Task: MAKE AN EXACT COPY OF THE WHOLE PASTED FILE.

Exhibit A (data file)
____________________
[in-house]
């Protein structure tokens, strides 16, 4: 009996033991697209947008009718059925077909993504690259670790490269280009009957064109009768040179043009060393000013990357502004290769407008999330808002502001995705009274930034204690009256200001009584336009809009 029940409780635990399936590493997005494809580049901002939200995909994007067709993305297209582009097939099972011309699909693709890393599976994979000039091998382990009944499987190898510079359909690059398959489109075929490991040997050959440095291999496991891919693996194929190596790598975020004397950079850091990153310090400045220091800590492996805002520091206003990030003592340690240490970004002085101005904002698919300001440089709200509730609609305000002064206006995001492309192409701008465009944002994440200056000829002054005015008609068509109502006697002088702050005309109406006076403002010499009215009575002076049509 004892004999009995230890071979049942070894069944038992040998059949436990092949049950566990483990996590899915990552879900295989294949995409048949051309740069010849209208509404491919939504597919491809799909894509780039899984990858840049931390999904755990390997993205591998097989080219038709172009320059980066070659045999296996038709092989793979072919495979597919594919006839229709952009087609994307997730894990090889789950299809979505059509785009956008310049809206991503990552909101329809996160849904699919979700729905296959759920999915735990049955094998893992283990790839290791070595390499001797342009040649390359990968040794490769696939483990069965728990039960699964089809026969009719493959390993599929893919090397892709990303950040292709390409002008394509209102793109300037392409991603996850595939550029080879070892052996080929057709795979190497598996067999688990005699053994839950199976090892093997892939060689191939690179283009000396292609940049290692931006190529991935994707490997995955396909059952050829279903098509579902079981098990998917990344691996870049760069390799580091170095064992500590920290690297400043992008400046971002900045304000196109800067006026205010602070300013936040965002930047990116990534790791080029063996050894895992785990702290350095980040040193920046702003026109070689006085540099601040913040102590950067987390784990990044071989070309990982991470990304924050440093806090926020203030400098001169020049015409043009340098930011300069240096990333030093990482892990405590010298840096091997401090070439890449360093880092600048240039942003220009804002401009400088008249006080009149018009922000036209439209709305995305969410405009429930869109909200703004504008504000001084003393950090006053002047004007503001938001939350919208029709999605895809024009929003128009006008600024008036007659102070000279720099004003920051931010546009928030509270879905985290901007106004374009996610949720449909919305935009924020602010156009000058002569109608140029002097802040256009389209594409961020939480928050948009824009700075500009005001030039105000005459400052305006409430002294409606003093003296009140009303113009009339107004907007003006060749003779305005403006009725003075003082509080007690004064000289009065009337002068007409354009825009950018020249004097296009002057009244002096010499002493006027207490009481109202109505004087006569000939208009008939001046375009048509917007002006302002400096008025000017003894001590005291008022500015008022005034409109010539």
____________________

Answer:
[in-house]
């Protein structure tokens, strides 16, 4: 009996033991697209947008009718059925077909993504690259670790490269280009009957064109009768040179043009060393000013990357502004290769407008999330808002502001995705009274930034204690009256200001009584336009809009 029940409780635990399936590493997005494809580049901002939200995909994007067709993305297209582009097939099972011309699909693709890393599976994979000039091998382990009944499987190898510079359909690059398959489109075929490991040997050959440095291999496991891919693996194929190596790598975020004397950079850091990153310090400045220091800590492996805002520091206003990030003592340690240490970004002085101005904002698919300001440089709200509730609609305000002064206006995001492309192409701008465009944002994440200056000829002054005015008609068509109502006697002088702050005309109406006076403002010499009215009575002076049509 004892004999009995230890071979049942070894069944038992040998059949436990092949049950566990483990996590899915990552879900295989294949995409048949051309740069010849209208509404491919939504597919491809799909894509780039899984990858840049931390999904755990390997993205591998097989080219038709172009320059980066070659045999296996038709092989793979072919495979597919594919006839229709952009087609994307997730894990090889789950299809979505059509785009956008310049809206991503990552909101329809996160849904699919979700729905296959759920999915735990049955094998893992283990790839290791070595390499001797342009040649390359990968040794490769696939483990069965728990039960699964089809026969009719493959390993599929893919090397892709990303950040292709390409002008394509209102793109300037392409991603996850595939550029080879070892052996080929057709795979190497598996067999688990005699053994839950199976090892093997892939060689191939690179283009000396292609940049290692931006190529991935994707490997995955396909059952050829279903098509579902079981098990998917990344691996870049760069390799580091170095064992500590920290690297400043992008400046971002900045304000196109800067006026205010602070300013936040965002930047990116990534790791080029063996050894895992785990702290350095980040040193920046702003026109070689006085540099601040913040102590950067987390784990990044071989070309990982991470990304924050440093806090926020203030400098001169020049015409043009340098930011300069240096990333030093990482892990405590010298840096091997401090070439890449360093880092600048240039942003220009804002401009400088008249006080009149018009922000036209439209709305995305969410405009429930869109909200703004504008504000001084003393950090006053002047004007503001938001939350919208029709999605895809024009929003128009006008600024008036007659102070000279720099004003920051931010546009928030509270879905985290901007106004374009996610949720449909919305935009924020602010156009000058002569109608140029002097802040256009389209594409961020939480928050948009824009700075500009005001030039105000005459400052305006409430002294409606003093003296009140009303113009009339107004907007003006060749003779305005403006009725003075003082509080007690004064000289009065009337002068007409354009825009950018020249004097296009002057009244002096010499002493006027207490009481109202109505004087006569000939208009008939001046375009048509917007002006302002400096008025000017003894001590005291008022500015008022005034409109010539």